From the archives

A look back through the files of the Cumbernauld News.

1996

BRIGHT spark David Hart from Seafar was named Scotland’s top apprentice. He triumphed in the electrical industry’s contest after hitting high scores in training exercises and impressing judged during a final interview. David was putting his expertise to good use for Balfour Kilpatrick.

“I’M not moving, even for £1 million.’’ That was the view of embattled campaigner Albert MacBeath whose Castlecary home bordered the A80. Arthur (35) who used a wheelchair faced a nightmare wait to find out if his house would be demolished. An artist’s impression of proposed site depicted a tree where the MacBeath household should have been but the dad-of-three Albert said: “I will lay down in front of the bulldozers.’’

A CUMBERNAULD woman was strutting her stuff twice nightly at the world famous Lido night-spot in Paris, bedecked in stunning outfits and headdresses. Bluebell Girl Lyn Fitzsimons (22) was one of just two Scots at the legendary Lido and her dad David flew to Paris to see her perform. He said: “I was lucky she told me where she was in the chorus as I would have struggled to recognise her with her makeup and costumes on. Lyn loves her job and living in Paris but it’s hard work.”

1986

DISGUSTED staff walked out of HMRC to voice support with their fellow civil servants in a very different workplace. That was GCHQ in Cheltenham where 13 staff members had been disciplined for joining a trade union which had been deemed an illegal move following a court case. A meeting was organised for local tax office workers at the Muirfield Centre after 700 deserted the building in protest.

A YOUNG BMX rider was to represent his country at the sport’s world championships being held in Slough, after triumphing in a tournament in Forres. David Robb was representing the Westfield and Abronhill Club and was already distinguishing himself in the Under 7s category.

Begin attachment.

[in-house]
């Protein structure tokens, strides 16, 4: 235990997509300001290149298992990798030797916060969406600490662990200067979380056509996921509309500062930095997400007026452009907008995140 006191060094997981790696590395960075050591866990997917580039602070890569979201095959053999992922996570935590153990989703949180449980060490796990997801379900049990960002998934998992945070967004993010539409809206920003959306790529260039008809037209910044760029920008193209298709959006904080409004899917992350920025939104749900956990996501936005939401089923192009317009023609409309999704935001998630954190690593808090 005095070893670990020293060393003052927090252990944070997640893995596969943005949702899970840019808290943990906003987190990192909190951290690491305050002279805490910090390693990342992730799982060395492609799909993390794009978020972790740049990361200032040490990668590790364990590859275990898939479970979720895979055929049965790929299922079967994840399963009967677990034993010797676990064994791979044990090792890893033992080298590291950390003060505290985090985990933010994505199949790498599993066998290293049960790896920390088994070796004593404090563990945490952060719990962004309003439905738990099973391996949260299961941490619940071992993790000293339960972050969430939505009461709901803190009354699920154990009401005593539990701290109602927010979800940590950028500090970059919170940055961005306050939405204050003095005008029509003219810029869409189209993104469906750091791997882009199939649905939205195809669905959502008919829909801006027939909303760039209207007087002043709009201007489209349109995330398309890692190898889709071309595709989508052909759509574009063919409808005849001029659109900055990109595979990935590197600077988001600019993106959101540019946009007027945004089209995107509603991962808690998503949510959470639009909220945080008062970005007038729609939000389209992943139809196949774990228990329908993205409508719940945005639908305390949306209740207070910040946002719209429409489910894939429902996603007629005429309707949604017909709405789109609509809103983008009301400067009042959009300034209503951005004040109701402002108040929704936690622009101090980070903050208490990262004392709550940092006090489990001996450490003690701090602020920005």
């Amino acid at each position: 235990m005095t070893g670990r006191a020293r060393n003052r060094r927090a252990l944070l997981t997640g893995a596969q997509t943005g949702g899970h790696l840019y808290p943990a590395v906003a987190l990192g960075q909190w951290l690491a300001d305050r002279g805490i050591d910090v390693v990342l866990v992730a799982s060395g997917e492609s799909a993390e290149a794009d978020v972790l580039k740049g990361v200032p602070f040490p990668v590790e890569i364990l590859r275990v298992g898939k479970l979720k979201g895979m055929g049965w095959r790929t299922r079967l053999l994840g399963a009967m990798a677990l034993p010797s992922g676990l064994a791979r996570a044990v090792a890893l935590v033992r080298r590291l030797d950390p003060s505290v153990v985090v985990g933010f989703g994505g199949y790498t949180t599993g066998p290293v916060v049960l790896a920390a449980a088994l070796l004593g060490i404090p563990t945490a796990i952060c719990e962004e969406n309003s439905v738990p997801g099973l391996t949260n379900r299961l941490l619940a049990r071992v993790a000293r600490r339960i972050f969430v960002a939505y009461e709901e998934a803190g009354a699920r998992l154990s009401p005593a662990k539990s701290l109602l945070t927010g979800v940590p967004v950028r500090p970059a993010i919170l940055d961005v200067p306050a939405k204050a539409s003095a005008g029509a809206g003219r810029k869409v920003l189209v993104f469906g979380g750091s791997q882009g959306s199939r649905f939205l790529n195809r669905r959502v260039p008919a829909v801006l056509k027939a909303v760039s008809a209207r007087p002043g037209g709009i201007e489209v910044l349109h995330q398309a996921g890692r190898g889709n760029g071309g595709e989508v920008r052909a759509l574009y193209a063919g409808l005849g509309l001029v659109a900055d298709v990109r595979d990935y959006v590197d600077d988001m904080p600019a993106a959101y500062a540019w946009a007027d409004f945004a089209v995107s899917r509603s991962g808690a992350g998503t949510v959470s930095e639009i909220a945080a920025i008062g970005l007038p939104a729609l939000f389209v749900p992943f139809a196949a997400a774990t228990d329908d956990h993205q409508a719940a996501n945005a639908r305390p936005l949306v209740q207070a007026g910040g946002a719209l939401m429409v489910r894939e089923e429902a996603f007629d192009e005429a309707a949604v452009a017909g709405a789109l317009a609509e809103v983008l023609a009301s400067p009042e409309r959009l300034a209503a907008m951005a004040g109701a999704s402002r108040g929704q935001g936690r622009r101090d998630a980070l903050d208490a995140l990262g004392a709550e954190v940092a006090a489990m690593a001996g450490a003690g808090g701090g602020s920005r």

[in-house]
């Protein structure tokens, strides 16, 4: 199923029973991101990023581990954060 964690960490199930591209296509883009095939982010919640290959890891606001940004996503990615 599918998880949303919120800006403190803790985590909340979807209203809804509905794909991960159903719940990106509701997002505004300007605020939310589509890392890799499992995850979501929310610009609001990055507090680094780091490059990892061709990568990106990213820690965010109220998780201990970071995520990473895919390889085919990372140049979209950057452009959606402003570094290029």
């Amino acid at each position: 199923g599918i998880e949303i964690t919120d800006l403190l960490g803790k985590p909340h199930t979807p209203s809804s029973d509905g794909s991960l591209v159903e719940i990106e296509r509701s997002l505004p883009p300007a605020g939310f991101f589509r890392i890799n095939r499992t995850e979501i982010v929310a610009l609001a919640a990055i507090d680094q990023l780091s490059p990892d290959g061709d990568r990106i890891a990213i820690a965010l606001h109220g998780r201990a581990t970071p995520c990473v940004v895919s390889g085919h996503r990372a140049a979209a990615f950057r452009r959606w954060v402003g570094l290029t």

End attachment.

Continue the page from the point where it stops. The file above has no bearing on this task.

CUMBERNAULD took its place at the forefront of new technology when five local companies were represented at the Scottish Electronic Technology Show in Glasgow. Cumbernauld Development Corporation also attended to attract investment.

PALACERIGG was playing host to the creme de la creme,... of Scotland’s guinea pigs! Proud owners of the cute pets would converge on the beauty spot and locals were urged to bring their own guinea pigs along to the event.

1976

OVERCROWDING at Condorrat Primary saw parents see red after education bosses announced that Primary 7 pupils would be transferred to the new Ravenswood Primary which was scheduled to open in the new session. Parent spokeswoman Jean Harris of Lomond View said: “We don’t want any children taken there. There’s no guarantee Ravenswood will have the room.”

DUSTMEN were to break their own strike after agreeing to lift the rubbish that was proving to be a hazard for the elderly and disabled. Teams of strikers agreed to bring piles of rubbish to an emergency dump. In general terms the strike showed no signs of abating as the row over cuts to bonuses continued. The News that the Government planned to impose further cuts on council spending did not bode well as deadlock continued.

AN EXTENSIVE hunt for an expensive showdog was underway after a German Shepherd called Flicka went missing from Abronhill. The animal whose showname was Garloch Adventurous had last been seen in the Laburnum Road area after chasing a pet cat. Owner Diana Sirling had contacted every police station in a 20 mile radius of Cumbernauld and offered a reward for Flicka’s safe return.

1970

StuDENT teacher Joyce Davidson gained the Gold Standard in the Duke of Edinburgh’s Award Scheme and would receive the award from the duke himself at the Palace of Holyrood. The 20 year old from Abronhill who was studying in Dundee would travel through to Edinburgh to meet the Duke at the popular garden party event.

A GIANT blaze swept through a Cumbernauld factory causing £15,000 worth of damage. The Sunn Metal Treatments plant in Blairlinn fell prey to a blaze that nine brave staff members tried to contain before fire crews rushed to the scene. A quarter of the premises was destroyed in the inferno. Later a spokesman said: “I think the blaze was caused by an electrical fault. The whole premises will now have to be re-wired.

a CONTROVERSIAL report stated that Cumbernauld Shopping Centre was a flop after a local postgraduate architect made the ‘megastructure’ part of his thesis at Strathclyde University. Nicholas Low of Elliot House in Kildrum stated: “People in the survey I took did not do their shopping in the way the Cumbernauld Plan expected.’’ He then stated that a high proportion of locals were doing the bulk of their shopping outwith the new town – after travelling to Glasgow.